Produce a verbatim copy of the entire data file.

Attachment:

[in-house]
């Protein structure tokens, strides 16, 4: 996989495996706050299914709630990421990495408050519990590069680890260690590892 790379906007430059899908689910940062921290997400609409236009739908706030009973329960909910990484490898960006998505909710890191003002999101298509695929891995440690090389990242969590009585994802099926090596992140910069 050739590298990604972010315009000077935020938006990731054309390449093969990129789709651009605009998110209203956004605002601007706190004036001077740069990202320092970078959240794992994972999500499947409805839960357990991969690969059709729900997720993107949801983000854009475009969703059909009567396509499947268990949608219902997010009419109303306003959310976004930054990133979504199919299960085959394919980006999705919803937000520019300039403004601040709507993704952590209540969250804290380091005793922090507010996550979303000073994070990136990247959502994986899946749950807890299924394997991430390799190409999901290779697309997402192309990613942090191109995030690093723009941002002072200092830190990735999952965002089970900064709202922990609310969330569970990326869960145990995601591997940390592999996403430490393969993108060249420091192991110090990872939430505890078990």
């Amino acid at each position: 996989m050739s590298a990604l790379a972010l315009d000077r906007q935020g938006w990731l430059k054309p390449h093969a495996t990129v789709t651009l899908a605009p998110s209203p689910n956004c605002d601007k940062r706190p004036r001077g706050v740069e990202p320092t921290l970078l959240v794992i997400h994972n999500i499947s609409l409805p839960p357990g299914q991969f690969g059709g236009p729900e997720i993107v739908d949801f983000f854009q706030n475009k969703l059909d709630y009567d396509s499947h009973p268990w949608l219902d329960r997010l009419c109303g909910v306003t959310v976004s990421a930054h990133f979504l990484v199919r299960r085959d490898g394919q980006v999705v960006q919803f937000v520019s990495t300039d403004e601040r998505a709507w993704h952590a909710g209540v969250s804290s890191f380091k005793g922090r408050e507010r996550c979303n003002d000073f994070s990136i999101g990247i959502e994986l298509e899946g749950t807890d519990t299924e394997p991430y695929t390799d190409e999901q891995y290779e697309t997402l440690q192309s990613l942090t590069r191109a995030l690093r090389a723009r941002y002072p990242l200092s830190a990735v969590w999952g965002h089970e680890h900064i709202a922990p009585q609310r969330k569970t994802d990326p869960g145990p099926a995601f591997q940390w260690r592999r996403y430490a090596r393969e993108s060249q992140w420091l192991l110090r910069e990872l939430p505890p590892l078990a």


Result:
[in-house]
């Protein structure tokens, strides 16, 4: 996989495996706050299914709630990421990495408050519990590069680890260690590892 790379906007430059899908689910940062921290997400609409236009739908706030009973329960909910990484490898960006998505909710890191003002999101298509695929891995440690090389990242969590009585994802099926090596992140910069 050739590298990604972010315009000077935020938006990731054309390449093969990129789709651009605009998110209203956004605002601007706190004036001077740069990202320092970078959240794992994972999500499947409805839960357990991969690969059709729900997720993107949801983000854009475009969703059909009567396509499947268990949608219902997010009419109303306003959310976004930054990133979504199919299960085959394919980006999705919803937000520019300039403004601040709507993704952590209540969250804290380091005793922090507010996550979303000073994070990136990247959502994986899946749950807890299924394997991430390799190409999901290779697309997402192309990613942090191109995030690093723009941002002072200092830190990735999952965002089970900064709202922990609310969330569970990326869960145990995601591997940390592999996403430490393969993108060249420091192991110090990872939430505890078990």
């Amino acid at each position: 996989m050739s590298a990604l790379a972010l315009d000077r906007q935020g938006w990731l430059k054309p390449h093969a495996t990129v789709t651009l899908a605009p998110s209203p689910n956004c605002d601007k940062r706190p004036r001077g706050v740069e990202p320092t921290l970078l959240v794992i997400h994972n999500i499947s609409l409805p839960p357990g299914q991969f690969g059709g236009p729900e997720i993107v739908d949801f983000f854009q706030n475009k969703l059909d709630y009567d396509s499947h009973p268990w949608l219902d329960r997010l009419c109303g909910v306003t959310v976004s990421a930054h990133f979504l990484v199919r299960r085959d490898g394919q980006v999705v960006q919803f937000v520019s990495t300039d403004e601040r998505a709507w993704h952590a909710g209540v969250s804290s890191f380091k005793g922090r408050e507010r996550c979303n003002d000073f994070s990136i999101g990247i959502e994986l298509e899946g749950t807890d519990t299924e394997p991430y695929t390799d190409e999901q891995y290779e697309t997402l440690q192309s990613l942090t590069r191109a995030l690093r090389a723009r941002y002072p990242l200092s830190a990735v969590w999952g965002h089970e680890h900064i709202a922990p009585q609310r969330k569970t994802d990326p869960g145990p099926a995601f591997q940390w260690r592999r996403y430490a090596r393969e993108s060249q992140w420091l192991l110090r910069e990872l939430p505890p590892l078990a």